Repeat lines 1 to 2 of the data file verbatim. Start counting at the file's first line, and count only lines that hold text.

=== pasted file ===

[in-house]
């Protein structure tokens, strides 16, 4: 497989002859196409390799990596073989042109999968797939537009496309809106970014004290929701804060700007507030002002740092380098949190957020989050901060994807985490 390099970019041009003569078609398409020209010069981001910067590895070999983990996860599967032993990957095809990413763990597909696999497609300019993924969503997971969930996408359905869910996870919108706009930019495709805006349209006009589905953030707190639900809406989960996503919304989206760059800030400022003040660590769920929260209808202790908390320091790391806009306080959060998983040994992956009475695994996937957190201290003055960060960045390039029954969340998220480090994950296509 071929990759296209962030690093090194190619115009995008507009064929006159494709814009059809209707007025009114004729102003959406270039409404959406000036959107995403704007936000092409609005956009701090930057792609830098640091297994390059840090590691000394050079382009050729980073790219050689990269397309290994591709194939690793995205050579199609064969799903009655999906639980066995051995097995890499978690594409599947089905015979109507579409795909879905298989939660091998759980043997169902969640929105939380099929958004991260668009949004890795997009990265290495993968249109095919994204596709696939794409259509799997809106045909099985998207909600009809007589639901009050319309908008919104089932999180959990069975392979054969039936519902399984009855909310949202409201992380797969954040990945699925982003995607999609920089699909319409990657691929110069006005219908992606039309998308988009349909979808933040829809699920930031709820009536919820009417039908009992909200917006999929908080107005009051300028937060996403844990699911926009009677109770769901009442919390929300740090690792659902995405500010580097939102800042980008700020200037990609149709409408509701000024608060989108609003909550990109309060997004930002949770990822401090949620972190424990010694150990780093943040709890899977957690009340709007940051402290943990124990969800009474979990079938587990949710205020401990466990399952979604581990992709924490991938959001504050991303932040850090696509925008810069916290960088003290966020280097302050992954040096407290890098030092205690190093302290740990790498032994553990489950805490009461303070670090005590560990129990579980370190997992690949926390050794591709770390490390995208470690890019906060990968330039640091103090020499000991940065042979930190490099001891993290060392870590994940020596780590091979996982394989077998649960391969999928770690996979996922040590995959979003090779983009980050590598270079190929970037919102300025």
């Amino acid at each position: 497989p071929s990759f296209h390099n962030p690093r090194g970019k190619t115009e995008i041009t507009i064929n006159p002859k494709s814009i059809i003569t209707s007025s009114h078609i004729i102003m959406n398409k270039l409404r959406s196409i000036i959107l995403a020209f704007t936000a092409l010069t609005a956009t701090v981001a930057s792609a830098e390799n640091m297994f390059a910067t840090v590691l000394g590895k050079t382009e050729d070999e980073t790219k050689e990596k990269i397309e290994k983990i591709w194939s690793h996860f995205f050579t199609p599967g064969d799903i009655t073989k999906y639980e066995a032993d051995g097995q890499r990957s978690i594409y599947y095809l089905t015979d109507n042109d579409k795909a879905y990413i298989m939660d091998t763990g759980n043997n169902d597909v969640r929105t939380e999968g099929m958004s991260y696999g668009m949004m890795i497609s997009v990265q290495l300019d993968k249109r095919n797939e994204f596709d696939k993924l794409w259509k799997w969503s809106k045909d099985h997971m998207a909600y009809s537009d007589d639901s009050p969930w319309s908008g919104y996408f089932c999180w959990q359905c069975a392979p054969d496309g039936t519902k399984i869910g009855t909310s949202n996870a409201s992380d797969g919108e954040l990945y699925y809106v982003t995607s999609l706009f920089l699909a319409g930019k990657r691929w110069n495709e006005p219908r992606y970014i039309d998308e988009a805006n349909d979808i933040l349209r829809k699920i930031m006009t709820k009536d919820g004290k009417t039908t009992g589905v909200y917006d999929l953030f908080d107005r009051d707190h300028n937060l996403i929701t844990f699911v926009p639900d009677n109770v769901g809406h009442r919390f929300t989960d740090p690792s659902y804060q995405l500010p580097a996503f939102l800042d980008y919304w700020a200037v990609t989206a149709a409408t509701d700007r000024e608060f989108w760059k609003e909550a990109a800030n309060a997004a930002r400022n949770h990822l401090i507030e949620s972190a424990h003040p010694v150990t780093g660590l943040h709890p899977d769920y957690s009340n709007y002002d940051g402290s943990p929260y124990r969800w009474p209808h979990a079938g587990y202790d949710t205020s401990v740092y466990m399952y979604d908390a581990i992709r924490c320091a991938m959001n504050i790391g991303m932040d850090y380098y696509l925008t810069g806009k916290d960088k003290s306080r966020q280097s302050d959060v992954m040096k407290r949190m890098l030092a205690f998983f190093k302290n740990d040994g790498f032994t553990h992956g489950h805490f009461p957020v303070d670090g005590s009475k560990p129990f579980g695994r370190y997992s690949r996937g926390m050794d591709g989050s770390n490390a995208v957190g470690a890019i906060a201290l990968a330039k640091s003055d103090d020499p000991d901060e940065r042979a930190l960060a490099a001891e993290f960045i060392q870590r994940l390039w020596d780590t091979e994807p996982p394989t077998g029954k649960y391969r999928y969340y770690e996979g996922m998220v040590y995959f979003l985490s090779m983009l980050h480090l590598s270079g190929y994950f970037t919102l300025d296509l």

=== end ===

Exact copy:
[in-house]
């Protein structure tokens, strides 16, 4: 497989002859196409390799990596073989042109999968797939537009496309809106970014004290929701804060700007507030002002740092380098949190957020989050901060994807985490 390099970019041009003569078609398409020209010069981001910067590895070999983990996860599967032993990957095809990413763990597909696999497609300019993924969503997971969930996408359905869910996870919108706009930019495709805006349209006009589905953030707190639900809406989960996503919304989206760059800030400022003040660590769920929260209808202790908390320091790391806009306080959060998983040994992956009475695994996937957190201290003055960060960045390039029954969340998220480090994950296509 071929990759296209962030690093090194190619115009995008507009064929006159494709814009059809209707007025009114004729102003959406270039409404959406000036959107995403704007936000092409609005956009701090930057792609830098640091297994390059840090590691000394050079382009050729980073790219050689990269397309290994591709194939690793995205050579199609064969799903009655999906639980066995051995097995890499978690594409599947089905015979109507579409795909879905298989939660091998759980043997169902969640929105939380099929958004991260668009949004890795997009990265290495993968249109095919994204596709696939794409259509799997809106045909099985998207909600009809007589639901009050319309908008919104089932999180959990069975392979054969039936519902399984009855909310949202409201992380797969954040990945699925982003995607999609920089699909319409990657691929110069006005219908992606039309998308988009349909979808933040829809699920930031709820009536919820009417039908009992909200917006999929908080107005009051300028937060996403844990699911926009009677109770769901009442919390929300740090690792659902995405500010580097939102800042980008700020200037990609149709409408509701000024608060989108609003909550990109309060997004930002949770990822401090949620972190424990010694150990780093943040709890899977957690009340709007940051402290943990124990969800009474979990079938587990949710205020401990466990399952979604581990992709924490991938959001504050991303932040850090696509925008810069916290960088003290966020280097302050992954040096407290890098030092205690190093302290740990790498032994553990489950805490009461303070670090005590560990129990579980370190997992690949926390050794591709770390490390995208470690890019906060990968330039640091103090020499000991940065042979930190490099001891993290060392870590994940020596780590091979996982394989077998649960391969999928770690996979996922040590995959979003090779983009980050590598270079190929970037919102300025």